The government will need to implement this support in close consultation with the First Nations to ensure funds are going where they are needed most. As Govender found, funding for community-based language programming is currently hard to come by, and there are logistical barriers to access even when funding does exist.
“There’s no money out there, really, for indigenous language programs,” Govender said. “There’s money through the Canadian heritage, which is federal, and through the Aboriginal Language Initiative, but there isn’t anything there really for operating costs, for core costs, to hire someone and have someone on staff. So I would think very few First Nations would have a language and cultural department.”
Govender cited the Canadian government’s long history of policies aiming to eradicate indigenous languages as one of the primary obstacles in making funding available for language revitalization. She explained that this history has made the transition to supporting language programming a difficult one, and has created problems not only with the quantity of funds available for programs, but with the distribution of funds to the organizations that need them. Govender found that language funding often went to provinces, where it was difficult for her to access; when she applied, the $5000 provincial maximum for Moose Factory’s region had already been given out.
Instead, Govender has had to turn to other, less obvious sources. In 2006, Moose Cree chief Patricia Faries-Akiwenzie allocated revenue from one of the nation’s casinos to fund a language and cultural department, with the understanding that Govender would be responsible for obtaining funds to sustain the programs going forward. Since then, she has succeeded in funding the dictionary through revenue sharing agreements between the Moose Cree First Nation and the Detour Gold company and the Amisk-oo-skow agreement with Ontario Power Generation.
Kevin Brousseau, the lead linguist working on the Moose Cree dictionary, has been working with community elders both in person and over the phone to assemble the words for the forthcoming English-Cree edition. He has also drawn from earlier written records of Moose Cree.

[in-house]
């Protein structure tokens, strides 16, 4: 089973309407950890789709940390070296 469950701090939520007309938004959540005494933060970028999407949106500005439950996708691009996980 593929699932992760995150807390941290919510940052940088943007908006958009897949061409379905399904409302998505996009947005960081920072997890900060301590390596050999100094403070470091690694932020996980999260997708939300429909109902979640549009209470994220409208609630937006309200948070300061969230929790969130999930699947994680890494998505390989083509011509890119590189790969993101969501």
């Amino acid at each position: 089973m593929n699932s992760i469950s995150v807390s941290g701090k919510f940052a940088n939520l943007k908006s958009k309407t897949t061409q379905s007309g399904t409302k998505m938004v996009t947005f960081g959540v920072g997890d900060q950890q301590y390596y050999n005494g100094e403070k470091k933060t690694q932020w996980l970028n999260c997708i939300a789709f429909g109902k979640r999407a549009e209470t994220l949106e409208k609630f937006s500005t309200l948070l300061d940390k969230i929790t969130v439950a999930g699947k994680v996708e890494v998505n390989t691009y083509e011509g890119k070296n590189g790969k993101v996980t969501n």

Govender and Brousseau are working with a group of community elders on an online talking dictionary facilitated through the Living Tongues Institute for Endangered Languages to help learners grasp the often-complex pronunciation of Moose Cree words. The project is a work in progress, with 2499 entries in both Cree syllabics and Roman orthography as of June, accompanied by 1307 audio files. Govender works with three elders to record the audio files for the lexicon in order to ensure accurate pronunciation. Since each elder is proficient in either pronunciation, syllabics, or orthography, but not all three – finding someone who can do it all is virtually impossible – the logistical difficulties of coordinating the three has been one of the major challenges in finishing the recordings.
Although there is not any definitive proof, Brousseau believes that Moose Cree may be the mother of all Cree dialects. However, despite its linguistic significance, the dialect’s isolation has placed Moose Cree in danger of extinction.
“Because it’s here, we get less and less speakers, and it’s more and more critical to try and save it,” said Govender.
The Moose Cree grammar Govender is working on with linguist Jimena Terraza is a response to the urgent need for classroom materials to teach Cree as a second language in Moose Factory and Moosonee, a town across the Moose River from Moose Factory. The grammar presents Cree sentences in the context of traditional Cree stories, many of which were written by native speakers in the late 1800s and recently translated to Roman orthography.